Their failure is that they will not recognise the realities of the present situation, and the attitude of the workers towards capitalist institutions.
The capitalist class is, and will remain, in power until such time as the class conscious organised workers are strong enough to wrest that power from them. That power depends on the support of the great mass of the workers, unthinking though that support may be. Capitalist domination will not be overthrown because some relatively weak organisation declares its preparedness to defy constitutionalism, and to damn the consequences. It is a question not of intention, but of effectiveness, and the object of the revolutionary organisation is to strengthen itself until it is a force which cannot be ignored or suppressed. This means neither more nor less than the spreading of the knowledge of Socialism— the unexciting task of making Socialists. The Bolsheviks came to power in Russia because, for the objects they had in view, they had the mass of workers, peasants, and soldiers behind them. Those supporters were not Socialists, and those objects were not Socialism; but the position elsewhere with regard to the needs of the Socialist revolution is the same. The workers of America and Britain have not yet the requisite knowledge of, and sympathy with, Socialism ; in short they do not want it.
The Communist Party therefore, in its insurrectionary attitude to the American Government, alienates those very people for whose ears its propaganda is intended. In the eyes of the average worker the Government which he elects represents his interests, as its proclamations do actually mirror his opinions. It is a fact, and not a surprising one, that the average unthinking worker believes that the existing machinery of Government does give expression to the will of the people. What, then, is he to think of those who deliberately set themselves against what appears to him as the forces of law and order?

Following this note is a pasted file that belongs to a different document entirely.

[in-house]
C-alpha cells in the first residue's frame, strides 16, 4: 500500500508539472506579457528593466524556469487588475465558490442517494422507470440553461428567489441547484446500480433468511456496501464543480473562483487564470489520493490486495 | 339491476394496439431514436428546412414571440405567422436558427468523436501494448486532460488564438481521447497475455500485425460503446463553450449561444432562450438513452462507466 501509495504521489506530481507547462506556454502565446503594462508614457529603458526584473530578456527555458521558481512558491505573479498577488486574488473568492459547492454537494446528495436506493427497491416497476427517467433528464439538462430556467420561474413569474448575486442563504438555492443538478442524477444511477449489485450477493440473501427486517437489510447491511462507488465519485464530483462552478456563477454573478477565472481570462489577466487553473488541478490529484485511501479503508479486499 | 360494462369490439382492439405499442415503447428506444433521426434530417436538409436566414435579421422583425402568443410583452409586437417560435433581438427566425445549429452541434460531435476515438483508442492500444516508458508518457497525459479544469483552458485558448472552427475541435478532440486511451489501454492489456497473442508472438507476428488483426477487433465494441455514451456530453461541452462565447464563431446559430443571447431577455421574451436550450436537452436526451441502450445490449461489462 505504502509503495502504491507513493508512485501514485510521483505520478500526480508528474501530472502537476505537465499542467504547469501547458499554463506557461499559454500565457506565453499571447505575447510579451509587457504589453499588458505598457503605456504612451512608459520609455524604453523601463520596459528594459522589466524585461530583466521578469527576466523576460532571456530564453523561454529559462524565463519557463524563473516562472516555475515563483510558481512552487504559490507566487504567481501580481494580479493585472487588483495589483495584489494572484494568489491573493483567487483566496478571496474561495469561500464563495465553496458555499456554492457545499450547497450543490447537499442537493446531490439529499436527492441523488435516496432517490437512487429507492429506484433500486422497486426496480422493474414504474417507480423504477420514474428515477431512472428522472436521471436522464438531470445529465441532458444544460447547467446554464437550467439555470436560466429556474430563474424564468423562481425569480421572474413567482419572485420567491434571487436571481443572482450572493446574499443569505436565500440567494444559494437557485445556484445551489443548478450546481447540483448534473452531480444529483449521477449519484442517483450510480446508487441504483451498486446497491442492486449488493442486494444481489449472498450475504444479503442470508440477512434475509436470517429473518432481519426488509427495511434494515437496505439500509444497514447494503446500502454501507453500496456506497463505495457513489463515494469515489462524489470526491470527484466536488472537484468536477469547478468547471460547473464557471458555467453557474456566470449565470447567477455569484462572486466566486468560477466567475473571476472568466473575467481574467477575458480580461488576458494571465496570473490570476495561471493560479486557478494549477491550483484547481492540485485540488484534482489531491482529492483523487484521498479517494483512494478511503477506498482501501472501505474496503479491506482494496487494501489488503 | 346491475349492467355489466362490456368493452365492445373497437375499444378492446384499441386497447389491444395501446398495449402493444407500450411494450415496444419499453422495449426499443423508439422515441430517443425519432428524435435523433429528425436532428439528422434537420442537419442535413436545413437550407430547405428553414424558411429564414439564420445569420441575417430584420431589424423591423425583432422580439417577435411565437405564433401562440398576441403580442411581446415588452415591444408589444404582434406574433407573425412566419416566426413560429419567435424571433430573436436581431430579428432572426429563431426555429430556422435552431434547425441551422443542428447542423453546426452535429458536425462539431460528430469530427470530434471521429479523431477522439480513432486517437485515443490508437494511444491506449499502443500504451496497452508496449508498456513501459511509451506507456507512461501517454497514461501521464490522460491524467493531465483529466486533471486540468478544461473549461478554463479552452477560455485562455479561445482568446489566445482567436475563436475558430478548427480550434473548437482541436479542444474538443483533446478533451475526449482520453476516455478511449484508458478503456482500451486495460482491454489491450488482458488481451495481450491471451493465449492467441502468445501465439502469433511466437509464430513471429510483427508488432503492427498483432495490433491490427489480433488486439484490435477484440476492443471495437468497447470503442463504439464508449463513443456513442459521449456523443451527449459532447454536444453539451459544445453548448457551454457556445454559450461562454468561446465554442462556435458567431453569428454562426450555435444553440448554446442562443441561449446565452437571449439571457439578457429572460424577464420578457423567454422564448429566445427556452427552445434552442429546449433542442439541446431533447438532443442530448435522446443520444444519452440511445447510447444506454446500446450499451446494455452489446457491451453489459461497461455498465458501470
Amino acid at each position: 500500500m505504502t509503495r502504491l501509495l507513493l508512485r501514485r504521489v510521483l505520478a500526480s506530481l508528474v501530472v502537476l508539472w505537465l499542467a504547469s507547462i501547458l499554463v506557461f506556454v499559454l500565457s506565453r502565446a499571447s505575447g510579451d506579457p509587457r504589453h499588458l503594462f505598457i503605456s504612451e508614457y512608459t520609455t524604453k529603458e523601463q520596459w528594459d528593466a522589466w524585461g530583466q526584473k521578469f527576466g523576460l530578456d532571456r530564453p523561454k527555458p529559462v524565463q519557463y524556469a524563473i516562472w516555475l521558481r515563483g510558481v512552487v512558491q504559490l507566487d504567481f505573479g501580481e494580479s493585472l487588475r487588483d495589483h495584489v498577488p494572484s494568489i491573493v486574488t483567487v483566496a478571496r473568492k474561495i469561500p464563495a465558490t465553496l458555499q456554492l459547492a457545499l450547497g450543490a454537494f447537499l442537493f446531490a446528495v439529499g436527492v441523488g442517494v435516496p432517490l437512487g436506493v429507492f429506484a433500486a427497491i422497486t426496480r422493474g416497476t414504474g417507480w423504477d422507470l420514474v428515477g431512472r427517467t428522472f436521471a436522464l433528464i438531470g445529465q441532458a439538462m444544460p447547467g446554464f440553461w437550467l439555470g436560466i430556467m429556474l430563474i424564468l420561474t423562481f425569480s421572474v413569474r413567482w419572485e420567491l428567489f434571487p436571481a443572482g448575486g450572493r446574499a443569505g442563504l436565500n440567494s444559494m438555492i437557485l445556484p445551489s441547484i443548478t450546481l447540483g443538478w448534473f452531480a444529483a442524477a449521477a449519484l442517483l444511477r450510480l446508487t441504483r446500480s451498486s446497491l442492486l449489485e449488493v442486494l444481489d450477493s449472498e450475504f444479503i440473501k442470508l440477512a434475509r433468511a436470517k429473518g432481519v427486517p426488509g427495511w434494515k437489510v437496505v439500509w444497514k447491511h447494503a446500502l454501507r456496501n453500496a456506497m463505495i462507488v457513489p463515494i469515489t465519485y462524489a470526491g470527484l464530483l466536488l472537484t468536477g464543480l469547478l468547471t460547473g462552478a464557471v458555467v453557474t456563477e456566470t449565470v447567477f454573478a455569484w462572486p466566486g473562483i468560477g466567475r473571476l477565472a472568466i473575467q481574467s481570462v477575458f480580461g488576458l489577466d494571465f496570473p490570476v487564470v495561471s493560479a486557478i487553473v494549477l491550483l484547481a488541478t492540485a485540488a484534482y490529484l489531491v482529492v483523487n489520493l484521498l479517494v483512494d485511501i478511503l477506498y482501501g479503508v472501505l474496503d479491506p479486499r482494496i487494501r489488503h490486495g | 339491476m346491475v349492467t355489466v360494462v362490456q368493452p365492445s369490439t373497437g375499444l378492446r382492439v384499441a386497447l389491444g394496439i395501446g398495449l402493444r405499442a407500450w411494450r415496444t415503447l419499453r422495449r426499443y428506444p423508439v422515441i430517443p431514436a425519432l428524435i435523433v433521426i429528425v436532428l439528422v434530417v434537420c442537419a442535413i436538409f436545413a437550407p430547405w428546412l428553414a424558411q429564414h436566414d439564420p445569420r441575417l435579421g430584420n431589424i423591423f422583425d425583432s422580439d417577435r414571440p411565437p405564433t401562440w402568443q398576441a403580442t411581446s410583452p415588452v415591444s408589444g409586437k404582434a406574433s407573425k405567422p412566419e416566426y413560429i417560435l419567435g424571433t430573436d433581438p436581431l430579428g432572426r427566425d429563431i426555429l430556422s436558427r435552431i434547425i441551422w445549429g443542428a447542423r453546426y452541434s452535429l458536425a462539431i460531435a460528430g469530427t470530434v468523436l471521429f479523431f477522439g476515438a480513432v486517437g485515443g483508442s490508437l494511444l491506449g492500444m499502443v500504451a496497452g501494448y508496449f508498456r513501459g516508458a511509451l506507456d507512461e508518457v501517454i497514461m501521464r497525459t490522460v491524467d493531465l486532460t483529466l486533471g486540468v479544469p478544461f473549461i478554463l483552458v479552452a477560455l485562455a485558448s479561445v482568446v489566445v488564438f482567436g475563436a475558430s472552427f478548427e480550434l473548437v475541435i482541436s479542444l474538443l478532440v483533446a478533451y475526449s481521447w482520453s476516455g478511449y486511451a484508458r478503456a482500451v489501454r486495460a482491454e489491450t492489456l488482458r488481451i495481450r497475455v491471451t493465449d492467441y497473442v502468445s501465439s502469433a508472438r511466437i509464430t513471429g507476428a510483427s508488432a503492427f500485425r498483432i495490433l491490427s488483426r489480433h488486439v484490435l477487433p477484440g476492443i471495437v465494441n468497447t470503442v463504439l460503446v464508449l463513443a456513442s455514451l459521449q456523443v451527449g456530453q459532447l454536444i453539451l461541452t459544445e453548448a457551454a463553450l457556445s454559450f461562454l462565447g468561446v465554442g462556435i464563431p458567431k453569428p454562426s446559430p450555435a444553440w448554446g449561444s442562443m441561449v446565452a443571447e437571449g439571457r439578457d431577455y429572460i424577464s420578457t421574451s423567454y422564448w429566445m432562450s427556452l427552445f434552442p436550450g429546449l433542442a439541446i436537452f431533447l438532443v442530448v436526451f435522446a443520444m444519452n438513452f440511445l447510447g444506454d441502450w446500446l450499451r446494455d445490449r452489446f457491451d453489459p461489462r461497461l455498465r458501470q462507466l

It would not matter so much if the Communists bore the burden of their own mistakes ; but the harm they do is much wider than that. They provide the Government with the excuse it desires for repressive legislation such as at ordinary times it would be difficult to introduce; and this legislation is used against every revolutionary propaganda body. They provide the openly capitalist political parties, and more particularly the reactionary "Labour" parties, with easy material for their attempts to discredit Socialism. They confuse, without educating, those workers who are reached by their propaganda, and antagonise the much larger number who hear only the misrepresentation to which it so readily lends itself.
It is a slow and difficult task to remove from the mind of the typical wage earner the pathetic belief in the inevitability of his sufferings, and in the permanency of political institutions and economic forms of society; but there is only one way, the educational way, and to think of challenging those who are now in control, before this educational work has been accomplished, is mere foolishness.
Knowledge of the evolution of human society, and of the origin and development of existing political institutions on the one hand, and knowledge of the present economic structures which makes possible the exploitation of the workers, an exploitation not superficially observable, are the necessary forerunners of successful organisation for the emancipation of the workers. Spectacular defiance of the powers that be has no place in this scheme of things.
P. J. L.